Culture and History
South Asia ranks among the most culturally rich and sophisticated regions of the world. Since ancient times, performing arts – whether music, dance or ritual theatre – have played a central role in religious life, as well as that of the royal courts and local villages. Many forms are fast disappearing. But an extraordinary wealth of arts survive throughout India, Nepal, Bhutan and Sri Lanka.
Moreover, staying in the luxury hotels featured on TransIndus tours, you’ll have no difficulty finding them. Evening culture shows are very much a regular feature of the five-star scene. Even in city centre places, it’s not unusual for sitar players and their tabla accompanists from the local music college to be recruited to serenade diners, or for sumptuously attired Bharatiya Natyam dancers to provide refined after-dinner entertainment.
In Rajasthan, cultural recitals are often staged against a backdrop of flamboyant Rajput domes and pavilions in the palace or haveli courtyard – the perfect setting for the swirling, sparkling dances of Kalmelia dancers, or the haunting desert songs of the Manganiyar gypsies. In Lucknow, you might see Kathak dances such as those that tantalized the sybaritic Kings of Avadh. In Kerala, it could be elaborately costumed Kathakali or graceful Mohiniyattam dance, with performers decked in brocaded silk and gold tend.
Opportunities to see such riches in their authentic contexts – in local temples, shrines and stately homes – may be rarer, but are always worth seeking out.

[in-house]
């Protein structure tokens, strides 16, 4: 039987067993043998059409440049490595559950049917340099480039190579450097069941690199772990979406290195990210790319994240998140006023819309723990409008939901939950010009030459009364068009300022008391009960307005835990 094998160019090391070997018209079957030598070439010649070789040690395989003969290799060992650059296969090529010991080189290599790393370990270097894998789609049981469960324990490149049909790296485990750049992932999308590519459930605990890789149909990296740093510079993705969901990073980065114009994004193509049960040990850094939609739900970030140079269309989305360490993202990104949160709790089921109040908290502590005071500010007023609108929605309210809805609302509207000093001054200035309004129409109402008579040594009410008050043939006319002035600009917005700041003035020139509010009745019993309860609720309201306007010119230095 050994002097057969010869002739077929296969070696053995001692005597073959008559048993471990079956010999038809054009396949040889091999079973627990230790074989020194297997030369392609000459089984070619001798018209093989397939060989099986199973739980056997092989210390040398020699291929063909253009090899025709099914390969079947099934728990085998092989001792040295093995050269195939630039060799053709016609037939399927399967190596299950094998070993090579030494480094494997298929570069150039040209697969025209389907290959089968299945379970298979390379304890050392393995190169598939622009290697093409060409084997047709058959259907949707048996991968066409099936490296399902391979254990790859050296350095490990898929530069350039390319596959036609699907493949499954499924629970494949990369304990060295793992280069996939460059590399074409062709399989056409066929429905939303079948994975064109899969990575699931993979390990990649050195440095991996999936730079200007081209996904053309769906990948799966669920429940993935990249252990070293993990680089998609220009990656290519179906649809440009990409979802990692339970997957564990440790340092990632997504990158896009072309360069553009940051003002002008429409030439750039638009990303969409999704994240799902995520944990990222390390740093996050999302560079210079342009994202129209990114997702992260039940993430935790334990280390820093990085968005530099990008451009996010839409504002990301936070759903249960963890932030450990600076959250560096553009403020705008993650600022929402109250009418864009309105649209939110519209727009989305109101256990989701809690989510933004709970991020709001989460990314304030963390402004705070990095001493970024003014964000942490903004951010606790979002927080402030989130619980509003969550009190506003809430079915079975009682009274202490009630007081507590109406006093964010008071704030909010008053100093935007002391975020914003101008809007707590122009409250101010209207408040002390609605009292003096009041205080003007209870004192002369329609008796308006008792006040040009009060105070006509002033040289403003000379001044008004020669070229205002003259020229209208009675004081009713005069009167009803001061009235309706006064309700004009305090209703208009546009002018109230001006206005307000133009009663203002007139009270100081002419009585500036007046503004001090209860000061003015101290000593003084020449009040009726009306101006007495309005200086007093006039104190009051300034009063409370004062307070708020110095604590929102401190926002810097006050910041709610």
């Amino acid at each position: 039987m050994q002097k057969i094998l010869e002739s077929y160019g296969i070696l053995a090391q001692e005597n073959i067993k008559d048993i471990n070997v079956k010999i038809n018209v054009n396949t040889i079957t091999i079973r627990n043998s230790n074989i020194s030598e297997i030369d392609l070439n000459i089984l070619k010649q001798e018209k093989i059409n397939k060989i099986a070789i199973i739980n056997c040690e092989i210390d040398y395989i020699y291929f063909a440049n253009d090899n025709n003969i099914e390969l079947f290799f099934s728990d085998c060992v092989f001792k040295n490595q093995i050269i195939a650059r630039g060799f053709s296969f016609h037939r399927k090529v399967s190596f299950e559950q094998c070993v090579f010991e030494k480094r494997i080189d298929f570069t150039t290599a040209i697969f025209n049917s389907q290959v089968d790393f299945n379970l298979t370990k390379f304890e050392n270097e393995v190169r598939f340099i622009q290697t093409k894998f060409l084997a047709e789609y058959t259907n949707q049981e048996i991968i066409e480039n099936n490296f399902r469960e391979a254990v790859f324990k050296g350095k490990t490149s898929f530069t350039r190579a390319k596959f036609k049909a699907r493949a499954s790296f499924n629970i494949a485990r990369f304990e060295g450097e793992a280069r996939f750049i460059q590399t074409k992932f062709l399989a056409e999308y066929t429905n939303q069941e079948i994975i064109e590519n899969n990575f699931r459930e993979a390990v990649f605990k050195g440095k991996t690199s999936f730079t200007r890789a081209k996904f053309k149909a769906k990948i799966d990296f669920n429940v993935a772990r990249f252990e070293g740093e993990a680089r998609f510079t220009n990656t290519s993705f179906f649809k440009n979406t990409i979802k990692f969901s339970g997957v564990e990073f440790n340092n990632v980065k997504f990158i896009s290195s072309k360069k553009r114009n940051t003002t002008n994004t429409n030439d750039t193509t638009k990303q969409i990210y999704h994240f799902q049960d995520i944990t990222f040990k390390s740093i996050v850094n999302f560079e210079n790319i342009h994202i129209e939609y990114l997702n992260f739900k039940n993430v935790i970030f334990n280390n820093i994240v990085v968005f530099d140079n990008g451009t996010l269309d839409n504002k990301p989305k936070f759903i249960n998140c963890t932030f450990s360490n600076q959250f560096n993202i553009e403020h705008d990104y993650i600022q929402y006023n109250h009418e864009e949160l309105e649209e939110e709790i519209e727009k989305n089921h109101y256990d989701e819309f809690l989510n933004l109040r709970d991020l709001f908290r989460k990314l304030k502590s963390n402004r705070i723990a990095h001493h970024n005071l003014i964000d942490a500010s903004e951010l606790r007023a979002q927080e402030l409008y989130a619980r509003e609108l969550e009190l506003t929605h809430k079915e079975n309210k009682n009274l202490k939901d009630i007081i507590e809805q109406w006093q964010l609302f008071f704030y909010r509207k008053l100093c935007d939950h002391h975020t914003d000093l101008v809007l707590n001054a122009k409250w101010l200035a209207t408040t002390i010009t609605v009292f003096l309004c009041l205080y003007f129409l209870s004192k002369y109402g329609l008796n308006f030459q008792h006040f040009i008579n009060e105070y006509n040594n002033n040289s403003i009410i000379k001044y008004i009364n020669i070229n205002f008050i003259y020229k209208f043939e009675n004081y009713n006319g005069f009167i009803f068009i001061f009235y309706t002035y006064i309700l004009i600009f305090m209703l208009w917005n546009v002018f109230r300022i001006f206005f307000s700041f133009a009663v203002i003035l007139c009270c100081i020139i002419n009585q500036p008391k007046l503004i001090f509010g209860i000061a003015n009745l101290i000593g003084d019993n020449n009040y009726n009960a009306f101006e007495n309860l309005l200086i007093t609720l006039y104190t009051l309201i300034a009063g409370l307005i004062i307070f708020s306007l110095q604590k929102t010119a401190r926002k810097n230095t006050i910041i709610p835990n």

South Asia’s long and complex history has left in its wake an astonishing legacy of historic monuments. Wherever you travel in India, Sri Lanka, Nepal or Bhutan, you’ll you astonished by their sheer scale and sophistication, and by the fact that so many remain very much in use, serving precisely the same function for which they were constructed many centuries ago.
Innumerable historic monuments elsewhere in South Asia, on the other hand, languish in states of decay that’s inconceivable for travellers from countries where such treasures are more highly valued. For want of funds and government will, archeological sites such as Hampi or Mandu in India are literally crumbling into the dust, along with countless domed tombs, hilltop forts, temples and step wells.
TransIndus tours showcase the pick of South Asia’s historic monuments, both large and small, from the most famous (such as the Taj Mahal and Delhi’s Red Fort) to more obscure gems (such as the ruined pre-colonial cities north of Kolkata, or the fabulous lost city of Champaner in Gujarat).